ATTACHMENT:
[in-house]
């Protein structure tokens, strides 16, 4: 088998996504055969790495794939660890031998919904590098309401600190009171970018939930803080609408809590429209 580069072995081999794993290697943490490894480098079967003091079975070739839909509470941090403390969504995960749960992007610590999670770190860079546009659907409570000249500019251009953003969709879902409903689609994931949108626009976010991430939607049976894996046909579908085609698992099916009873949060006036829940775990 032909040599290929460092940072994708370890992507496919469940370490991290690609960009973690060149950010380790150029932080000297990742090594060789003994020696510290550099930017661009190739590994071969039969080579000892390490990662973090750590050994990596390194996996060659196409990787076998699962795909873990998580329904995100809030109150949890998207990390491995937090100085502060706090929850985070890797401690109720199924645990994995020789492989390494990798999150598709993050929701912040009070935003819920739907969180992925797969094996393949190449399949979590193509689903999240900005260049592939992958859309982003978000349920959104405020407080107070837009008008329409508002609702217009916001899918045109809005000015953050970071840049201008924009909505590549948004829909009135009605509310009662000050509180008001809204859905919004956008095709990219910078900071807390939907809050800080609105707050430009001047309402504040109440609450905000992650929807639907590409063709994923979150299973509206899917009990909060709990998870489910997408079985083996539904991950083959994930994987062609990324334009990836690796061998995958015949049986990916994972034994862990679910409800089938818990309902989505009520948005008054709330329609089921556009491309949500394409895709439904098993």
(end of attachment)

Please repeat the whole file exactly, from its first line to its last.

[in-house]
């Protein structure tokens, strides 16, 4: 088998996504055969790495794939660890031998919904590098309401600190009171970018939930803080609408809590429209 580069072995081999794993290697943490490894480098079967003091079975070739839909509470941090403390969504995960749960992007610590999670770190860079546009659907409570000249500019251009953003969709879902409903689609994931949108626009976010991430939607049976894996046909579908085609698992099916009873949060006036829940775990 032909040599290929460092940072994708370890992507496919469940370490991290690609960009973690060149950010380790150029932080000297990742090594060789003994020696510290550099930017661009190739590994071969039969080579000892390490990662973090750590050994990596390194996996060659196409990787076998699962795909873990998580329904995100809030109150949890998207990390491995937090100085502060706090929850985070890797401690109720199924645990994995020789492989390494990798999150598709993050929701912040009070935003819920739907969180992925797969094996393949190449399949979590193509689903999240900005260049592939992958859309982003978000349920959104405020407080107070837009008008329409508002609702217009916001899918045109809005000015953050970071840049201008924009909505590549948004829909009135009605509310009662000050509180008001809204859905919004956008095709990219910078900071807390939907809050800080609105707050430009001047309402504040109440609450905000992650929807639907590409063709994923979150299973509206899917009990909060709990998870489910997408079985083996539904991950083959994930994987062609990324334009990836690796061998995958015949049986990916994972034994862990679910409800089938818990309902989505009520948005008054709330329609089921556009491309949500394409895709439904098993």